Muscatine County, Iowa
Muscatine Journal & News-Tribune
Centennial Edition
31 May 1940

Section 4 - Page 15, Submitted by Submitted by Cheryl Sheets March 20, 2012

Majestic Mississippi Was Source of Worry, Pride in Olden Days

Temperamental as a prima donna—demonstrating its majesty and power in the traditional spring floods and its complete subjugation when ice locked from bank to bank during Iowa’s severe winters—the mighty Mississippi river has been a source of never-ending concern and fascination for Muscatine residents.

To the very early pioneers, who depended upon the river to a great extent as a means of travel and even more important as a means of bring necessary provisions from distant markets, its performance was watched zealously.

Over 19 Year Span.

Taken from the records of T. S. Parvin, who is credited with having inaugurated one of the most complete weather reports to be found in the state of Iowa, the following reveals the performances of the mighty stream over a 19 year span and a steady gain in steamboat trade.

Records of 1837 were only partially complete, the last steamer making its appearance on Dec. 9, with the river closing Jan. 30 of the following year.

In 1838, the stream remained closed for a period of 53 days, opening March 24 and being clear of ice on March 3, while the closing date was Dec. 4. River navigation season was in progress from March 30 to Nov. 7.

During the navigation season of 1839, a total of 31 steamboats docked at the local port, representing 38 different craft. In that year the river was ice locked a total of 78 days.

The ice locked period of 1840 was of shorter duration, 45 days, the first steamboat making its appearance on March 3 and the last on Nov. 25, with a total of 339 docking here—35 different craft.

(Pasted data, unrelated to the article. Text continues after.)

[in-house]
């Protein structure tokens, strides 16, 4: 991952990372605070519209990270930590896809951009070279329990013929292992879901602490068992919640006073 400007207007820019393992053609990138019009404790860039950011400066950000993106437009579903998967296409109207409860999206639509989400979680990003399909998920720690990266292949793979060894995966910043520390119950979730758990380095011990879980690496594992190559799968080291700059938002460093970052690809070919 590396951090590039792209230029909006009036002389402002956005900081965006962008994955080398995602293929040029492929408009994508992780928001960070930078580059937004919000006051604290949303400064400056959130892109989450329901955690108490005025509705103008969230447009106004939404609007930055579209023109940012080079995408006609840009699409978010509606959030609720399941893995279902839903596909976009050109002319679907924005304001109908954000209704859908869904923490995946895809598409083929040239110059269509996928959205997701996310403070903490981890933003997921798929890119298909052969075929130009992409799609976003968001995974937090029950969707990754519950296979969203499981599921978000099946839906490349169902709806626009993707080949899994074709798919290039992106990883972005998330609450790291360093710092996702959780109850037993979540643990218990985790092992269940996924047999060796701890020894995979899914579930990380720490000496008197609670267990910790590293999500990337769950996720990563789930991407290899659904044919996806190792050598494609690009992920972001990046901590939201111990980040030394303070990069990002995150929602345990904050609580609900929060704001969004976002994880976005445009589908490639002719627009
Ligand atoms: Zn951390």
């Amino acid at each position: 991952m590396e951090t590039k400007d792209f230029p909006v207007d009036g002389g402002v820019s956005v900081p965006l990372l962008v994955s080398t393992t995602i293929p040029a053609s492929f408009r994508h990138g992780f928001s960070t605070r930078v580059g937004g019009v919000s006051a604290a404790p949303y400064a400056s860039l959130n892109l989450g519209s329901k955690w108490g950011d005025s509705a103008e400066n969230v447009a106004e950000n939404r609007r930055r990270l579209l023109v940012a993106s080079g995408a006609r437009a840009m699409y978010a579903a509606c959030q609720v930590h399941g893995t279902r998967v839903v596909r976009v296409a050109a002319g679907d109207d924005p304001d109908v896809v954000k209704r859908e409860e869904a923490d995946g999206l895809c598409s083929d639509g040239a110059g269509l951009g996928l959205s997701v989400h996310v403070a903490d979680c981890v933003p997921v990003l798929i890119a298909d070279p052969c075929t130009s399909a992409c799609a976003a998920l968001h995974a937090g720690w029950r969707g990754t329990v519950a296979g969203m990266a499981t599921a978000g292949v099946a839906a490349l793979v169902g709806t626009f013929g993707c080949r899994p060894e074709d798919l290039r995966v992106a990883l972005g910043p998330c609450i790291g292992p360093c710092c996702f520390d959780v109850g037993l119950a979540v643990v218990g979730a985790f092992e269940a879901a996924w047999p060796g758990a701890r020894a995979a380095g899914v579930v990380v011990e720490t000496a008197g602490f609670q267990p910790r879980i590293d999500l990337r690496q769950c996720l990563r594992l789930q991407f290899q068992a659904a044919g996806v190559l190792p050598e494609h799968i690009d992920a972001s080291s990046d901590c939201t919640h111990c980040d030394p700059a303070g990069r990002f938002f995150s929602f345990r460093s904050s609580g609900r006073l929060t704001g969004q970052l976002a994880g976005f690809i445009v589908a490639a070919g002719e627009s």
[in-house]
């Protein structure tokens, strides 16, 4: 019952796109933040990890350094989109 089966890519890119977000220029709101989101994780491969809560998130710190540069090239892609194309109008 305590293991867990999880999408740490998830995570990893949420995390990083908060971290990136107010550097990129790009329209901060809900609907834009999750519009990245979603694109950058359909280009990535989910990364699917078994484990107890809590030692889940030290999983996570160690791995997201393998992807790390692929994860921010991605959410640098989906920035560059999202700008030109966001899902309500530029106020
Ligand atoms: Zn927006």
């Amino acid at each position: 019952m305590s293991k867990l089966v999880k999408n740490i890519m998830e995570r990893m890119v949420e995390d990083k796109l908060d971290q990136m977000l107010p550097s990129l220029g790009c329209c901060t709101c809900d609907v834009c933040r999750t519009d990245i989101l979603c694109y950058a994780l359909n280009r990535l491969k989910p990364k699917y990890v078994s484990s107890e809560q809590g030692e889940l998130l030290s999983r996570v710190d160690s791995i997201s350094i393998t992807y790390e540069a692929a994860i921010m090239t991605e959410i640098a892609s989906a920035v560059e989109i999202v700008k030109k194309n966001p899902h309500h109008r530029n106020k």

Records of 1841 show the river opened on March 1 and was clear of ice on March 13. It remained closed for a total of 60 days. River traffic was in progress from March 15 to Dec. 20, with 314 steamboats stopping here, representing 29 different craft.

In 1842, the number of boats docking aggregated 420 with the river ice locked but 56 days. It opened that year on Feb. 28 and closed on Nov. 26.

Record Long Period.

A record-long freeze-over was recorded in 1843—a total of 113 days. Statistics show the river opened on April 8, was ice clear on April 26. Running ice was first noted on Nov. 30 and 23, 1844 but despite the long and severe winter season, records show another good gain in steamboat travel. Thirty-six different boats were in port, the number docking for the season totaling 449, with the first boat arriving in April 12 and the last departing on Nov. 27.

Another gain in boat history occurred in 1844 when a total of 610 boats docked here—34 different craft. In that year the river opened Feb. 23, and then close on Dec. 27—representing 31 days of ice-locked weather.

In 1845, the stream was ice-bound for 52 days in contrast to 72 in 1846, 62 in 1847, 60 in 1848, the same number in 1849; 62 in 1850 and a mere 20 in 1851. For the year 1852, the river remained closed 70 days, just one more than in the following year. For 1854, the river was closed for 60 days and in 1855, for 49 days.